AMONG THE MANY documents that will be considered by the Senate during the debate on Judge Robert Bork's nomination to the Supreme Court are the opinions he has written during the past five years on the U.S. Court of Appeals for the District of Columbia Circuit. There are 138 of them. In themselves they do not give a complete picture, since a judge's work product is determined by the kind of cases he is assigned. In addition, an appellate court judge is bound to follow precedents set by the Supreme Court even when he disagrees with them, so his own personal views may not come through. Still, amid the many dozens of cases that are of very little general interest -- and occasionally stunningly boring -- some consistent patterns are discernible, and a couple of cases are especially interesting. There is much more to be explored on the subject of Judge Bork, but today we take up some aspects of his Court of Appeals record.

It has been said that despite some sharp philosophical divisions on the Court of Appeals, Judge Bork is personally popular among his colleagues. He has also agreed with the more liberal members of the court on many occasions, usually in cases on appeal from federal agency rulings. He has generally been supportive of agency decisions, and in criminal cases he most often ruled in favor of the government. His opinions reflect his view that not every problem in the world should be resolved in court, and he has ruled often to dismiss suits for lack of standing. These views are most strongly reflected in quasi-political cases involving such questions as committee assignments in the House of Representatives and the U.S. role in El Salvador. He ruled that the federal courts were not the place to resolve these problems.

Two areas of judicial philosophy on which Judge Bork has written major opinions are of particular interest. The right of privacy is the principal underpinning of the Supreme Court ruling in Roe v. Wade, legalizing abortion. If there is no constitutionally guaranteed right of privacy, state legislatures would be free to prohibit abortion. In Dronenburg v. Zech, a 1984 case in which Judge Bork wrote the opinion, a discharged Navy petty officer challenged his dismissal for homosexual conduct on grounds that such activity was protected by a constitutional right to privacy. In ruling that this activity was not protected by the Constitution, Judge Bork wrote extensively on the right to privacy and added in a footnote the comment that in academic life he had "expressed the view that no court should create new constitutional rights" (like privacy) but conceded that these views are "completely irrelevant to the function of a circuit judge." The Senate will want to ask him how these views will be reflected if he becomes a Supreme Court justice with the power to overturn earlier rulings of the high court. His attitude toward overturning settled cases is one of the main subjects that needs exploring.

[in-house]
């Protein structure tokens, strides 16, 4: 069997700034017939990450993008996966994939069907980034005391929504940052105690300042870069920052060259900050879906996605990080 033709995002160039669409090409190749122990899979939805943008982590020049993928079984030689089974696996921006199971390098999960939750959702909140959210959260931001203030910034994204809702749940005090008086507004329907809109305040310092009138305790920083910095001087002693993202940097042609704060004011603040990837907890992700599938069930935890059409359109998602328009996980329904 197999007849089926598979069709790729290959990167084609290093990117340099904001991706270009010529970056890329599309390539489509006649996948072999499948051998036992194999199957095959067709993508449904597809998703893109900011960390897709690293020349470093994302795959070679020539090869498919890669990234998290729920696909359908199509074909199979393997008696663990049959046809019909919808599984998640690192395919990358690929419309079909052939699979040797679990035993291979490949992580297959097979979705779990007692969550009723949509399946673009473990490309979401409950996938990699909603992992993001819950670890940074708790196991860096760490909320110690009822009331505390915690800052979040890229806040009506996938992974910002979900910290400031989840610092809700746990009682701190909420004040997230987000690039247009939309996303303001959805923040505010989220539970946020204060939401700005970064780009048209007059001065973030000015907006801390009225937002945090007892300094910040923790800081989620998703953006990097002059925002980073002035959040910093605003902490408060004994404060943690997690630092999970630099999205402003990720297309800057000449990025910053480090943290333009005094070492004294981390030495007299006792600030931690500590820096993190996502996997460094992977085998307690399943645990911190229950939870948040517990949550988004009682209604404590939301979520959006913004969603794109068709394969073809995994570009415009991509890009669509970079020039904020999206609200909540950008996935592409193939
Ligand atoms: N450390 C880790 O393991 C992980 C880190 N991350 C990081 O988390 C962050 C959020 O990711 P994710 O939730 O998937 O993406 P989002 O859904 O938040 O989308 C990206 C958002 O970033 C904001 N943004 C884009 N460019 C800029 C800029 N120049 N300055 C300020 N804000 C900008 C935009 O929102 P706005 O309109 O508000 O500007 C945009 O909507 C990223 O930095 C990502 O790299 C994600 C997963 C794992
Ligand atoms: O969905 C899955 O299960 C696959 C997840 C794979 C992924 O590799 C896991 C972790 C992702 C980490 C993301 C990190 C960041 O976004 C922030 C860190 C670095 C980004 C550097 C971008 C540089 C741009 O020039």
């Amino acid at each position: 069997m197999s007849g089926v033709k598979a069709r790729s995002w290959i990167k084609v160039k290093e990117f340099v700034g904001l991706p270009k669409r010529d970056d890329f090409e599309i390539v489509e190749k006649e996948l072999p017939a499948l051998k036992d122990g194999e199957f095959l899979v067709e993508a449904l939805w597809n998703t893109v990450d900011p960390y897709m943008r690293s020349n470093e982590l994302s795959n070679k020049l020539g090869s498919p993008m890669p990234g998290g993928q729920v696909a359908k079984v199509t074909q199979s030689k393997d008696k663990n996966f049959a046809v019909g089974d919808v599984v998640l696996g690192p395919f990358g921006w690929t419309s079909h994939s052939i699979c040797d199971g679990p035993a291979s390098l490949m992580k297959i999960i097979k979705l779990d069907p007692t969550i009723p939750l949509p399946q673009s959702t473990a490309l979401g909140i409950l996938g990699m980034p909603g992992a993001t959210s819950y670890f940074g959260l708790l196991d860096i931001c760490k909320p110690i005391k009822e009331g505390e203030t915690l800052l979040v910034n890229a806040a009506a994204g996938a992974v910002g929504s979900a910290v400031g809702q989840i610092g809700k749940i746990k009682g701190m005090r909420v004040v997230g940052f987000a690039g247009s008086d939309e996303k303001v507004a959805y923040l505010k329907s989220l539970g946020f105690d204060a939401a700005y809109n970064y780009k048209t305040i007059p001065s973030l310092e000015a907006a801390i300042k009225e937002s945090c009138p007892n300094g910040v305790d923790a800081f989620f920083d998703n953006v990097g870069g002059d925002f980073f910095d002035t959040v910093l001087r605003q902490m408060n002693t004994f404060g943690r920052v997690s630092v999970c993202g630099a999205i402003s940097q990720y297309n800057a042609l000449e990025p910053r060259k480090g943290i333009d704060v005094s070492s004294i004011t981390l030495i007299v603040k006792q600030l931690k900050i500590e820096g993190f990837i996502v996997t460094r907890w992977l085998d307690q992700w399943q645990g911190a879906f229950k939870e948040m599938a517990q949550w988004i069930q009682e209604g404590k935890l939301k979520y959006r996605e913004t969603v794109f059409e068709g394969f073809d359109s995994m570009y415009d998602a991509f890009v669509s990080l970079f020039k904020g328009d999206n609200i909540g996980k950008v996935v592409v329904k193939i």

In another 1984 case, Ollman v. Evans, Judge Bork wrote a concurring opinion setting out his views on the First Amendment. In dismissing a libel action brought against the columnists Evans and Novak, he wrote a vigorous defense of a free press threatened by "a freshening stream of libel actions," which may "threaten the public and constitutional interest in free, and frequently rough, discussion." He also made these observations on the role of the courts in protecting rights that are clearly guaranteed in the Constitution: "There would be little need for judges . . . if the boundaries of every constitutional provision were self-evident. They are not. In a case like this, it is the task of the judge in this generation to discern how the Framers' values, defined in the context of the world they knew, apply to the world we know. . . . To say that such matters must be left to the legislature is to say that changes in circumstance must be permitted to render constitutional guarantees meaningless. . . . A judgewho refuses to see new threats to an established constitutional value, and hence provides a crabbed interpretation that robs a provision of its full,fair and reasonable meaning, fails in his judicial duty."

This defense of flexibility is quite contrary to what has been widely described as Judge Bork's rigidity on questions of "original intent." What does it mean? That's another key question that should be put to Judge Bork by those senators -- surely there are some? -- who are not going into the inquiry with minds made up. How does Judge Bork see the role of judges who seek to apply the original intent ofthe Framers of the Constitution? Where does the Ollman decision fit into that?